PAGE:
Anchorage’s mayor announced the city’s new homelessness action plan on Tuesday. It will focus on providing 300 permanent housing units in the next three years for adults who are living on the street and in camps.
Mayor Ethan Berkowitz says the first step is coordinating with resource providers, landlords, and people who need housing to find and fill available units across the city and eventually to build more. The effort will mirror successful plans from places like Utah. It includes a list of names of individuals to make sure people are getting the help they need. Berkowitz said that list also humanizes the problem.
“It’s very easy when you deal with policy to be anonymous and statistical and speak in abstraction,” he said during a press conference, surrounded by service providers. “But when you identify individuals by name it becomes more intimate and more personal and it does that very quickly. If we’re looking for a house for the name of someone we know, it’s going to make it easier for that to happen.”
The municipality will also have a landlord liaison who will work directly with private landlords in case there are any problems with the tenants who are placed there.
Berkowitz did not provide any specific mechanisms for funding the plan or a budget but he says he wants to use money from agencies like the Alaska Housing Finance Corporation. He also emphasized that housing people saves money because they are no longer using resources like emergency services. Berkowitz says it’s not just a money issue, it’s a moral issue.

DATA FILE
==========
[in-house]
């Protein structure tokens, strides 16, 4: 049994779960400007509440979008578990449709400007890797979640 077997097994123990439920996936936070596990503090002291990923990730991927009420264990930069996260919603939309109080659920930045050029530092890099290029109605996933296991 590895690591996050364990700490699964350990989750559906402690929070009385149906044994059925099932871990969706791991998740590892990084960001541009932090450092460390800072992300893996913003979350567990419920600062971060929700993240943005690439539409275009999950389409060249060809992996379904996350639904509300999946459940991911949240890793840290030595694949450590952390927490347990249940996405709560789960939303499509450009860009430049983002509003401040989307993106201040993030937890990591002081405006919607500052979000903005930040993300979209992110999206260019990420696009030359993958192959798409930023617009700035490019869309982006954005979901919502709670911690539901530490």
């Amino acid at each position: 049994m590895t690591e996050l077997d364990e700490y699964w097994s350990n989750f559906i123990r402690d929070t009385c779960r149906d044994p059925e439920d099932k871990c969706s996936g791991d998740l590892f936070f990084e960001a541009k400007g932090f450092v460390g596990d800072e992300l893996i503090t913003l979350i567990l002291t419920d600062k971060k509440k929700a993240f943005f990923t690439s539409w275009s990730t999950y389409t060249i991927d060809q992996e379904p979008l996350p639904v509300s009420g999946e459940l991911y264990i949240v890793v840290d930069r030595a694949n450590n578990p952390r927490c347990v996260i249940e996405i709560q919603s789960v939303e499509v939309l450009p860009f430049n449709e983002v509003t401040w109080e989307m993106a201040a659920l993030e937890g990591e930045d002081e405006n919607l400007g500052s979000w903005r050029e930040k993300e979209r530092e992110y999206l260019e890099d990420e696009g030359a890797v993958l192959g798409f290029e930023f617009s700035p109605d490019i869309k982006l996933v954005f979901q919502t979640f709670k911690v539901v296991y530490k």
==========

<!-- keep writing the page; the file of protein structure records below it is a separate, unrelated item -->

“It’s also important for the psyche of our city. If we want to be a city that’s vibrant and vital, we want to make sure everyone who lives here in safe and secure.”
This is not the first plan to end homelessness in Anchorage, but Mental Health Trust Authority CEO Jeff Jessee says this one is different.
“Plans are no better than the people charged with carrying them out. And perhaps the most important thing about this effort is the leadership the municipality is showing in pulling together the funders, the providers, and as the mayor says, the entire community to find ways to address this issue.”
Two elements of the plan are already in play. A municipal grant helped RurAL CAP open 56 new housing first units near Merrill Field at Sitka Place, formerly called Safe Harbor-Merrill Field. The Downtown Soup Kitchen will open at night as an emergency shelter for women starting at the end of the month.